mechanisms ofaction and resistance Zanamivir inhibits viral neuraminidase and thus causes viral aggregation at the cell surface and reduced spread of virus within the respiratory tract.

In vitro resistance to zanamivir results from mutations in the viral hemagglutinin and/or neu-raminidase. Hemagglutinin variants generally have mutations in or near the receptor binding site that make them less dependent on neuraminidase for release from cells, although they typically retain some drug susceptibility. Hemagglutinin variants are cross-resistant to other neuraminidase inhibitors. Neuraminidase variants contain mutations in the enzyme active site that diminish binding of zanamivir, but the altered enzymes show reduced activity or stability. Zanamivir resistance has not emerged in immunocompetent hosts but has been seen in immunocompromised patients.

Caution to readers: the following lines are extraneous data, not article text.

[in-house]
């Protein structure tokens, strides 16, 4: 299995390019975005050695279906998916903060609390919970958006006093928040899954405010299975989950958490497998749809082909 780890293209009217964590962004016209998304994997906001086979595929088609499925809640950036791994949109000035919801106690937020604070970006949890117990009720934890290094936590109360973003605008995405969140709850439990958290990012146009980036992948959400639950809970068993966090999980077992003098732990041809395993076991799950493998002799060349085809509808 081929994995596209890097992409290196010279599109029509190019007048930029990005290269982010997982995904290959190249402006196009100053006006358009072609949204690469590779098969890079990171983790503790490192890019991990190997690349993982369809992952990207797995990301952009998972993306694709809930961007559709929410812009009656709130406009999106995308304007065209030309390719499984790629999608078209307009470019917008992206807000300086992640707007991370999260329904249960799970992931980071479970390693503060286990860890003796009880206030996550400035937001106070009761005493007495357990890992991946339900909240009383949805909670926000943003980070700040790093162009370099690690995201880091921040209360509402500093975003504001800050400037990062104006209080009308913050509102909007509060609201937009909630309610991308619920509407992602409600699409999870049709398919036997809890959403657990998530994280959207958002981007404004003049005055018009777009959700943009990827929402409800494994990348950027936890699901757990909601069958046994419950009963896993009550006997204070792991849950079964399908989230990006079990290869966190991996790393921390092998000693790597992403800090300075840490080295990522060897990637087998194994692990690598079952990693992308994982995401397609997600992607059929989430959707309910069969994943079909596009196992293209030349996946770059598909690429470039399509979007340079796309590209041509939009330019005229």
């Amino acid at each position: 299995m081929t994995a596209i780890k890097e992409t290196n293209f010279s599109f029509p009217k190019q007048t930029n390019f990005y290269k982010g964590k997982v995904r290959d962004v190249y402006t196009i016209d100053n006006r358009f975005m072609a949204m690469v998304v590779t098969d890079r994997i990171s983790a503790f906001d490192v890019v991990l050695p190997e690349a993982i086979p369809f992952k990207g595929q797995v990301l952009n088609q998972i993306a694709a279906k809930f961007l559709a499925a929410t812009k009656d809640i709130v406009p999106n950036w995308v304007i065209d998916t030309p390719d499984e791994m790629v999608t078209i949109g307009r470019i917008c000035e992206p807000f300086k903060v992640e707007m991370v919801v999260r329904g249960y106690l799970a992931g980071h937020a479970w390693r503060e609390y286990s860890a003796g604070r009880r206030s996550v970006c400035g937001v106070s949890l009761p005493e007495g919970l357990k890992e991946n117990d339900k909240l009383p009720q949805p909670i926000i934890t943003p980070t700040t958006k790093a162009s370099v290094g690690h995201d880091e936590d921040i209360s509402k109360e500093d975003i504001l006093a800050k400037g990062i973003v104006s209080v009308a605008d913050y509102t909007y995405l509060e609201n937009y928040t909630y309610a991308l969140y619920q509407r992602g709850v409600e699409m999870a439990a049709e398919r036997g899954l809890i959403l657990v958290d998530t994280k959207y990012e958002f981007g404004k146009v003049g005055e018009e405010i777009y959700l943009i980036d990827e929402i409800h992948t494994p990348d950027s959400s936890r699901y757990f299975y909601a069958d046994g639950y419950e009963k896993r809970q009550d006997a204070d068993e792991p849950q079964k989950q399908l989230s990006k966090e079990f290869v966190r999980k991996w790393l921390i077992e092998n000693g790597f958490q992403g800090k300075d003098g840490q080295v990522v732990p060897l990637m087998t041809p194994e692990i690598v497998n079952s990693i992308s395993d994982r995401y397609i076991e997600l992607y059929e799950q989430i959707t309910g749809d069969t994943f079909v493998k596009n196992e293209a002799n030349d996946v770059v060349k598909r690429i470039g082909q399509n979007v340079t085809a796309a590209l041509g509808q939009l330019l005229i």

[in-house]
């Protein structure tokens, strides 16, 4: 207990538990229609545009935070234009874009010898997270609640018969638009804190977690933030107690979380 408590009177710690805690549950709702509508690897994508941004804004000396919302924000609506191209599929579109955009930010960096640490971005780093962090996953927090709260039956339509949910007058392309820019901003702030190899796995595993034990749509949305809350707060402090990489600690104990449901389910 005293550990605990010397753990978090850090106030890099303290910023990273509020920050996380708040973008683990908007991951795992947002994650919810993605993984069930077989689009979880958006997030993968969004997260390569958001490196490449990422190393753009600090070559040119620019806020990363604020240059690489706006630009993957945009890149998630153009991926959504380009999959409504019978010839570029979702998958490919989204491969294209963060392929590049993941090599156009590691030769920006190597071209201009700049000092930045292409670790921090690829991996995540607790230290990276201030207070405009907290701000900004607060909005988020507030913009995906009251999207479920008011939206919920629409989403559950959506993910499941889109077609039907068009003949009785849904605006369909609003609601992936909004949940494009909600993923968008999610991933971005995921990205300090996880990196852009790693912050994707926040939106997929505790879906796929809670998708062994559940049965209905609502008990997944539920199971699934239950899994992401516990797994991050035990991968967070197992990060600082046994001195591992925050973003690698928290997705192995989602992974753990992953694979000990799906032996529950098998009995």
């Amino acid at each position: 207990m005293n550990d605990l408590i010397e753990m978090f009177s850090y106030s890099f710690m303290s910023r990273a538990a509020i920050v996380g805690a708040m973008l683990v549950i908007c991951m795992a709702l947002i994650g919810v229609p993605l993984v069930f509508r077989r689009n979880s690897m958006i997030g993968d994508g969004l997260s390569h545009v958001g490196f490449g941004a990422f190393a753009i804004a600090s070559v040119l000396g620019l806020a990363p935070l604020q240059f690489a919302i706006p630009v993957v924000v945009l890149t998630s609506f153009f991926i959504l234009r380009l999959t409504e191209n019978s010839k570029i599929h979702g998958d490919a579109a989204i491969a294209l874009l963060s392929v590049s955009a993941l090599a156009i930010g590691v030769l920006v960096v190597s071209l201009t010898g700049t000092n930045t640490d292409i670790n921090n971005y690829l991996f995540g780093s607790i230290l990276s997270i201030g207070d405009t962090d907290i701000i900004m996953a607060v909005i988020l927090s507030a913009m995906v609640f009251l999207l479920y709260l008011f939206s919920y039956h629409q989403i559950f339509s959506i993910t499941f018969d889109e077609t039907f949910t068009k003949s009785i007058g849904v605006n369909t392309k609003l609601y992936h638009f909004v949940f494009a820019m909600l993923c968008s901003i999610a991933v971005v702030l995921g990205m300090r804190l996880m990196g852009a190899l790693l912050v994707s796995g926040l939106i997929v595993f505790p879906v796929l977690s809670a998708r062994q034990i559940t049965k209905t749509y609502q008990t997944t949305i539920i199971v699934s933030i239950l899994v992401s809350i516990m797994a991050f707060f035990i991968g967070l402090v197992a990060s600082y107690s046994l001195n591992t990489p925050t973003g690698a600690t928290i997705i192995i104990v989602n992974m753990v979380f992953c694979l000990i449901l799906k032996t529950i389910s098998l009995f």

The oral bioavailability of zanamivir is low (<5%) (Table 49—3), and the drug is delivered by oral inhalation. After inhalation, ~15% is deposited in the lower respiratory tract and ~80% in the oropharynx. Overall bioavailability is <20%. The plasma t/2 of zanamivir averages 2.5—5 hours after inhalation but only 1.7 hours following intravenous dosing. Over 90% is eliminated in the urine unmetabolized.

Blood Pressure Health

Blood Pressure Health

Your heart pumps blood throughout your body using a network of tubing called arteries and capillaries which return the blood back to your heart via your veins. Blood pressure is the force of the blood pushing against the walls of your arteries as your heart beats.Learn more...

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